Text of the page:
We’ve all been there on the receiving end of rejections that are ill-conceived and thoughtless.  Your work is crap, these notes say, in whatever arguably neutral language they couch this in.  Your work made me vomit.  Go shovel walkways.  Go work at Goonies.  Just go away and please, please, please, and whatever you do, stop writing.

They aren’t actually that bad, and most of them aren’t bad at all.  But we feel like they are, right?

It may be that, in fact, our work is crap.  It happens to the best of us.  After 35 years at this, I still write reams of garbage, and, sometimes, I send it out.  But regardless of the status of my submissions, good or bad or in between, the stats for rejection/acceptance stay about 20-1.  Which means that I get one acceptance per couple dozen rejections.

Does being queer enter into that?  Of course it does.  Pieces aren’t judged only by merit.  Unless there’s a push for affirmative action at a magazine, an article/story/poem that is even tangentially about being queer is often overlooked.  Oh, we published a lesbian piece last month.  Not quite for our demographic.  A little too avant garde for us.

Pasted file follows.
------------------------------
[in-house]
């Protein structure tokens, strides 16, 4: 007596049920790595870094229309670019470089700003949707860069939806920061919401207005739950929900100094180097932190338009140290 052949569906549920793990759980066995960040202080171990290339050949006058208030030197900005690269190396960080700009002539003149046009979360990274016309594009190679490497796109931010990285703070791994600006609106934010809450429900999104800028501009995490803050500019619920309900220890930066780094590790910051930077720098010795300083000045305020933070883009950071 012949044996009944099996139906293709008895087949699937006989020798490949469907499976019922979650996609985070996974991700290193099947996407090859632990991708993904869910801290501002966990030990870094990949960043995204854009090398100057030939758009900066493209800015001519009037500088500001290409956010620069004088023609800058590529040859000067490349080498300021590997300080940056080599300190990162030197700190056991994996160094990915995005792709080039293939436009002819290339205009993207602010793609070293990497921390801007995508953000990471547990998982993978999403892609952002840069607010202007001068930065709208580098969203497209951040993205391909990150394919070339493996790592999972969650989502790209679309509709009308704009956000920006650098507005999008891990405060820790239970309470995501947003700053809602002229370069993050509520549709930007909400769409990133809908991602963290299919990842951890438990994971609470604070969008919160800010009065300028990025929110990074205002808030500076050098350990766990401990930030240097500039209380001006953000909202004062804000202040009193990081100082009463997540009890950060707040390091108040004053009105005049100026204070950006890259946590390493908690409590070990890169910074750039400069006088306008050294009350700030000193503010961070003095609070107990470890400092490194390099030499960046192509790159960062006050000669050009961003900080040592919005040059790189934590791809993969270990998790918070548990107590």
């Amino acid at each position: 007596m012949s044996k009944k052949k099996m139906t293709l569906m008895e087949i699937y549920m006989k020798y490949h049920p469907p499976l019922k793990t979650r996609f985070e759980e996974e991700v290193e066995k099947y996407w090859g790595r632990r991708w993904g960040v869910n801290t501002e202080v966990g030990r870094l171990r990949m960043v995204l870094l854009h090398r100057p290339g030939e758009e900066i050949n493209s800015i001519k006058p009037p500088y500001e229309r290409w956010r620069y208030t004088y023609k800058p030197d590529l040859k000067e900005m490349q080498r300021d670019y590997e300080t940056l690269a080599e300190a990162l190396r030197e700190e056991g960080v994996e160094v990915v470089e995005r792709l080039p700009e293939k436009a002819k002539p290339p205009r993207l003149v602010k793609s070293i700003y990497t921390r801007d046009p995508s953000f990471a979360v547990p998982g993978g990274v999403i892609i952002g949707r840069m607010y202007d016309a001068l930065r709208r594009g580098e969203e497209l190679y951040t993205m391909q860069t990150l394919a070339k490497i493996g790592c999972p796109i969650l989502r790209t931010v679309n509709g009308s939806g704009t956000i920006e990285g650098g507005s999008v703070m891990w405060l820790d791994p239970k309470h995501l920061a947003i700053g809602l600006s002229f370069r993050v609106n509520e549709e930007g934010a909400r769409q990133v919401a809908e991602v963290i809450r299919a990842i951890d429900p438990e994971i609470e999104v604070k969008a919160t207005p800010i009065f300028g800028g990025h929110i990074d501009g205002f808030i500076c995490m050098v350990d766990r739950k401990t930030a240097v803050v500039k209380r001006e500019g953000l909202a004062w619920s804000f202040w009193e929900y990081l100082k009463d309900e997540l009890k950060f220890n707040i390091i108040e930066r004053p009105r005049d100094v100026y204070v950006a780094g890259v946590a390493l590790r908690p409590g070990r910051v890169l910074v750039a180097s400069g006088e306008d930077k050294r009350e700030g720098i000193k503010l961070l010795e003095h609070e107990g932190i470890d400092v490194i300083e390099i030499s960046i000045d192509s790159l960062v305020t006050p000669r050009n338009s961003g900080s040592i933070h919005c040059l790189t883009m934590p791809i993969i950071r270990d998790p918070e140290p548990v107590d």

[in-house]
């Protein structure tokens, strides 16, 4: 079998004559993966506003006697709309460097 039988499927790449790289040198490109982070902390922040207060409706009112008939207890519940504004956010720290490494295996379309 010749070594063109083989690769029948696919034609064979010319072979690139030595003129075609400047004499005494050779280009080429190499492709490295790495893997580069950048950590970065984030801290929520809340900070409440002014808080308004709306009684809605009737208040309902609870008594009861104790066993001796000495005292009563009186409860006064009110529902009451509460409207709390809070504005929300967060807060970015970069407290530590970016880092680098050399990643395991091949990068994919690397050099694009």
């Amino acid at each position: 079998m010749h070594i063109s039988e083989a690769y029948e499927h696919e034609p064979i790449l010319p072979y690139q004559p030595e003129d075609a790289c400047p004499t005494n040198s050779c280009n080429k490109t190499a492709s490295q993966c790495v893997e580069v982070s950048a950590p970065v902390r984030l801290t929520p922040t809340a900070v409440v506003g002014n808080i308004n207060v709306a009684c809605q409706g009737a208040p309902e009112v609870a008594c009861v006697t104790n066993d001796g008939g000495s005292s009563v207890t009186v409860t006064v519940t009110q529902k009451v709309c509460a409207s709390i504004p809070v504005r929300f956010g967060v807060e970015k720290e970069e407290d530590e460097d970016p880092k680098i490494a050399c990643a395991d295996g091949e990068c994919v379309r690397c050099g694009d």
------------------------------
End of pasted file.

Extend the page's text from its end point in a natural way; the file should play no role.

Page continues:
Do I care?  Yeah, a lot.  I hate homophobia, and at my age, it’s a tired old saw.  Go play with knives, already.  Get over yourselves and ask more of your readers.

But even so, if I send a piece out–no matter what kind of piece it is–for long enough, with enough diligence, it will eventually find its home, and that won’t be the bottom of the barrel, that’ll be at a magazine/journal/online site where I’ll be proud to publish and they’ll be proud to have you.

Most of being a writer is showing up, keeping at it, being persistent when the whole damned enterprise seems keyed to shutting you down.

Here’s what I know, though.  You can do one thing better than any other writer anywhere:  you can be yourself.